MADISON, WI. August 5, 2019 – Wisconsin’s paper industry continues to lead the nation on many economic measures, according to a new study released today by the Wisconsin Economic Development Corporation (WEDC).
The study by the Wisconsin Institute for Sustainable Technology (WIST) at the University of Wisconsin-Stevens Point found the state ranks first in the nation in the number of paper mills, the number of employees and the value of products sold.
The report also found that Wisconsin’s paper industry is better positioned than many of its peers to meet demands for new products because of investments in plant upgrades, technological advances and improved worker training. (Read the full report on the economic contribution of Wisconsin’s paper industry.)
Wisconsin’s pulp, paper and converting industries directly generated $18.2 billion in economic output and employed more than 30,000 workers in 2018, the report found. The paper industry’s total contributions to Wisconsin’s economy—including direct, indirect and induced benefits—come to more than $28.8 billion and more than 95,000 jobs. Indirect benefits include money spent on supplies or other materials or services that supply the industry, while “induced benefits” refers to the spending of personal income from the direct and indirect benefits.
The study also reveals the geographic breadth of the paper manufacturing industry in Wisconsin, with 41 of the state’s 72 counties home to at least one paper manufacturing business, whether that is a mill or a converter. In some counties paper manufacturing represents more than 20% of manufacturing activity.
WEDC unveiled the report today at pulp, paper and converting businesses around the state to highlight the paper industry’s role in the state economy. Paper is Wisconsin’s fifth-largest industry.
“The paper industry continues to play a key role in Wisconsin’s manufacturing economy,” said Mark R. Hogan, secretary and CEO of WEDC. “It also provides a prime example of how Wisconsin businesses are incorporating innovation and sustainability to maintain our role as a national—and global—leader.”
WEDC sponsored the study by WIST, a unit of the College of Natural Resources at UW-Stevens Point, to help state officials better understand the economic contributions of paper manufacturing in the state.
WIST researchers began their study by reviewing and collating publicly available industry data such as the number of mills in the state, number of workers employed, and the volume and types of products produced. They followed up by surveying and interviewing industry leaders to uncover industry trends, challenges and opportunities.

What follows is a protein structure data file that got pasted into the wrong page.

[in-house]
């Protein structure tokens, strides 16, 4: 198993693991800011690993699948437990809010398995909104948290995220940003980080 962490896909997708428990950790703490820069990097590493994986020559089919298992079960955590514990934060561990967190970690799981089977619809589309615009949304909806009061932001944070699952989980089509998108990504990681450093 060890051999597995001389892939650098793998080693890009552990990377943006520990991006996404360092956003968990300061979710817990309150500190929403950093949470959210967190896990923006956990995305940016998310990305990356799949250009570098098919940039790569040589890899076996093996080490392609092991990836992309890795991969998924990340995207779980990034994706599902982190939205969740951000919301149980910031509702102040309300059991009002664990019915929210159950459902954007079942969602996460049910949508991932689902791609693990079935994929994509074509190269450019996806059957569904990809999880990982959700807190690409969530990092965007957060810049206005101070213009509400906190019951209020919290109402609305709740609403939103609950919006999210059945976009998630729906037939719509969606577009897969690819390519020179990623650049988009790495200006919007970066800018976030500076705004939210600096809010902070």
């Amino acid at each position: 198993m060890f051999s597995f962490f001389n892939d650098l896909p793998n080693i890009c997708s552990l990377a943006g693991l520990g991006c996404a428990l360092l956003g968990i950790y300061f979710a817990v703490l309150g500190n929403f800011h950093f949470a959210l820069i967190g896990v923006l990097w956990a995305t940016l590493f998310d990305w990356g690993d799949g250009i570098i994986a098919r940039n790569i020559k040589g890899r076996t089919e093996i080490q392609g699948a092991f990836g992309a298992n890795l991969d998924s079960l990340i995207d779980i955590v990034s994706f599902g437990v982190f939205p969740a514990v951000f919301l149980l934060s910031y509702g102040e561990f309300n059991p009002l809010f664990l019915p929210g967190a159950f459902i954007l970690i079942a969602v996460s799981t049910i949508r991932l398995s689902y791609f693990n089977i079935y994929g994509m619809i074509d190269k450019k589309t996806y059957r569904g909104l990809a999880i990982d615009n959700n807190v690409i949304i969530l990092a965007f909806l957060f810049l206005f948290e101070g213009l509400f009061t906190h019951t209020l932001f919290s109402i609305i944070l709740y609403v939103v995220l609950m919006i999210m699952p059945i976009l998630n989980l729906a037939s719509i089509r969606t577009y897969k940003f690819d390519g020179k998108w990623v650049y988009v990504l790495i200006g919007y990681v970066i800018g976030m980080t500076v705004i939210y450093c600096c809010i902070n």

Other key findings of the report include:
- Although it is often referred to as “the paper industry” or sometimes “pulp and paper,” the industry includes both commodity products, such as brown paper, and more specialized products.
- Twenty-four paper companies operate mills at 34 locations in Wisconsin. Integrated mills, such as ND Paper in Biron, produce both pulp and paper. Others produce only one or the other. Ahlstrom-Munksjö’s Rhinelander mill, for example, purchases fiber to produce specialty papers. Sustana, in DePere, makes pulp from recycled fiber and sells the pulp to other companies.
- At least 204 converters operate facilities in the state. Converters take paper produced at a mill and change it to a finished product. This diverse range of products includes art paper, food packaging, tissues and towels, medical and industrial papers, printing and writing papers, and more.
- After a period of consolidation and mill closures driven by declining paper demand, industry leaders say they are optimistic about the future. Growing consumer concerns about the use of plastic, from straws to single-use bags to food packaging, is creating new opportunities for paper-based materials.
- The growth of e-commerce, or the “Amazon effect,” has also created opportunities for the industry by increasing demand for shipment packaging, such as boxes.
- Finding and retaining skilled workers is a major concern. With the median worker’s age at 47.8 years, many in the industry are bracing for a “silver tsunami” of retirements within the next five to ten years. Leaders say they are working to promote job opportunities in the industry, especially for younger workers with math, communication and problem-solving skills. Leaders are also looking to hire workers in the skilled trades, such as electricians and pipefitters.
- Other major concerns involve transportation, including a labor shortage in the trucking industry; aging infrastructure within the industry, which is prompting many companies to invest in new equipment; fiber availability; and environmental regulations.
“Overall, there is a strong sense of optimism in the industry,” the report concludes. “Industry leaders believe the worst storms have been weathered by the pulp, paper and converting industries, and prospects are better today than they were five years ago.”